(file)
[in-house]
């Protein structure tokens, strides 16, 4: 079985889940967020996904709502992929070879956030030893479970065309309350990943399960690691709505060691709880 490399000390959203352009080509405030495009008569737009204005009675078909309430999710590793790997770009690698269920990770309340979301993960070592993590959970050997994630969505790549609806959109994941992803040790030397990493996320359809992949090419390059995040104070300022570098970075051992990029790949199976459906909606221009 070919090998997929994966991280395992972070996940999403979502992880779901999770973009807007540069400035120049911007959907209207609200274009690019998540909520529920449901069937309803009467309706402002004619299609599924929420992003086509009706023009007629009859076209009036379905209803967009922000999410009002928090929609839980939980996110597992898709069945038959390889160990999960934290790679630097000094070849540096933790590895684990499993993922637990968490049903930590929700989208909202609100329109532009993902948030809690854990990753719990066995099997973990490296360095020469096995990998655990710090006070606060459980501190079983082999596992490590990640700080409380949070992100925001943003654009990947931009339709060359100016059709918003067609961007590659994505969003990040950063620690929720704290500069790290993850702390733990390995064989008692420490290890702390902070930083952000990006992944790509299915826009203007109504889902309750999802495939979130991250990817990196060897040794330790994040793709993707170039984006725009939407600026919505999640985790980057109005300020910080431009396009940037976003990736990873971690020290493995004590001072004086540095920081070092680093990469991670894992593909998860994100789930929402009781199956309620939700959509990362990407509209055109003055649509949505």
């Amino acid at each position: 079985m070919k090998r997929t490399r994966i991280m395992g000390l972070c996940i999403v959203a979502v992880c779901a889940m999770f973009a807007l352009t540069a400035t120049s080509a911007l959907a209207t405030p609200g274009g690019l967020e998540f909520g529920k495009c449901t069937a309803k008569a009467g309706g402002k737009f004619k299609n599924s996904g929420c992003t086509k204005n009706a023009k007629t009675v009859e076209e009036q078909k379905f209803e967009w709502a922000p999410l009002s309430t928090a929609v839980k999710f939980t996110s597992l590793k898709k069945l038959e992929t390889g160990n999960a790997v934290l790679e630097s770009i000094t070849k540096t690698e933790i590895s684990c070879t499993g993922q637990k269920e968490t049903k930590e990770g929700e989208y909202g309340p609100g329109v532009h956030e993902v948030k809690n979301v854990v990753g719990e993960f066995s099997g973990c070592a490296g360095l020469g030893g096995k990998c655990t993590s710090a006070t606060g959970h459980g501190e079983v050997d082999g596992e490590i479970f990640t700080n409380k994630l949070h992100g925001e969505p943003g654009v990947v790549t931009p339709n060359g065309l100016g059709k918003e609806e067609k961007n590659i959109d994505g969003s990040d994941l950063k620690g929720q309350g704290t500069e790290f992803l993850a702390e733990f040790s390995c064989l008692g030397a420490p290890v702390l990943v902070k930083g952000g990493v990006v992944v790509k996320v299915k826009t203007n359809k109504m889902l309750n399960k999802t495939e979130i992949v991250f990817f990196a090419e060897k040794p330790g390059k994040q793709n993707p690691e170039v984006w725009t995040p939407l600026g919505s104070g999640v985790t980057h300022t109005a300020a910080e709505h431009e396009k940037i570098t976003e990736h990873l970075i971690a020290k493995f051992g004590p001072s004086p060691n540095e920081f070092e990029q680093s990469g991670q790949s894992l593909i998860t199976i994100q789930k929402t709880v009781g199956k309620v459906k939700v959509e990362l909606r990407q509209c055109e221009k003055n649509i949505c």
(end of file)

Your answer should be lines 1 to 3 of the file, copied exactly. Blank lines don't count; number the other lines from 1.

[in-house]
């Protein structure tokens, strides 16, 4: 079985889940967020996904709502992929070879956030030893479970065309309350990943399960690691709505060691709880 490399000390959203352009080509405030495009008569737009204005009675078909309430999710590793790997770009690698269920990770309340979301993960070592993590959970050997994630969505790549609806959109994941992803040790030397990493996320359809992949090419390059995040104070300022570098970075051992990029790949199976459906909606221009 070919090998997929994966991280395992972070996940999403979502992880779901999770973009807007540069400035120049911007959907209207609200274009690019998540909520529920449901069937309803009467309706402002004619299609599924929420992003086509009706023009007629009859076209009036379905209803967009922000999410009002928090929609839980939980996110597992898709069945038959390889160990999960934290790679630097000094070849540096933790590895684990499993993922637990968490049903930590929700989208909202609100329109532009993902948030809690854990990753719990066995099997973990490296360095020469096995990998655990710090006070606060459980501190079983082999596992490590990640700080409380949070992100925001943003654009990947931009339709060359100016059709918003067609961007590659994505969003990040950063620690929720704290500069790290993850702390733990390995064989008692420490290890702390902070930083952000990006992944790509299915826009203007109504889902309750999802495939979130991250990817990196060897040794330790994040793709993707170039984006725009939407600026919505999640985790980057109005300020910080431009396009940037976003990736990873971690020290493995004590001072004086540095920081070092680093990469991670894992593909998860994100789930929402009781199956309620939700959509990362990407509209055109003055649509949505």
């Amino acid at each position: 079985m070919k090998r997929t490399r994966i991280m395992g000390l972070c996940i999403v959203a979502v992880c779901a889940m999770f973009a807007l352009t540069a400035t120049s080509a911007l959907a209207t405030p609200g274009g690019l967020e998540f909520g529920k495009c449901t069937a309803k008569a009467g309706g402002k737009f004619k299609n599924s996904g929420c992003t086509k204005n009706a023009k007629t009675v009859e076209e009036q078909k379905f209803e967009w709502a922000p999410l009002s309430t928090a929609v839980k999710f939980t996110s597992l590793k898709k069945l038959e992929t390889g160990n999960a790997v934290l790679e630097s770009i000094t070849k540096t690698e933790i590895s684990c070879t499993g993922q637990k269920e968490t049903k930590e990770g929700e989208y909202g309340p609100g329109v532009h956030e993902v948030k809690n979301v854990v990753g719990e993960f066995s099997g973990c070592a490296g360095l020469g030893g096995k990998c655990t993590s710090a006070t606060g959970h459980g501190e079983v050997d082999g596992e490590i479970f990640t700080n409380k994630l949070h992100g925001e969505p943003g654009v990947v790549t931009p339709n060359g065309l100016g059709k918003e609806e067609k961007n590659i959109d994505g969003s990040d994941l950063k620690g929720q309350g704290t500069e790290f992803l993850a702390e733990f040790s390995c064989l008692g030397a420490p290890v702390l990943v902070k930083g952000g990493v990006v992944v790509k996320v299915k826009t203007n359809k109504m889902l309750n399960k999802t495939e979130i992949v991250f990817f990196a090419e060897k040794p330790g390059k994040q793709n993707p690691e170039v984006w725009t995040p939407l600026g919505s104070g999640v985790t980057h300022t109005a300020a910080e709505h431009e396009k940037i570098t976003e990736h990873l970075i971690a020290k493995f051992g004590p001072s004086p060691n540095e920081f070092e990029q680093s990469g991670q790949s894992l593909i998860t199976i994100q789930k929402t709880v009781g199956k309620v459906k939700v959509e990362l909606r990407q509209c055109e221009k003055n649509i949505c």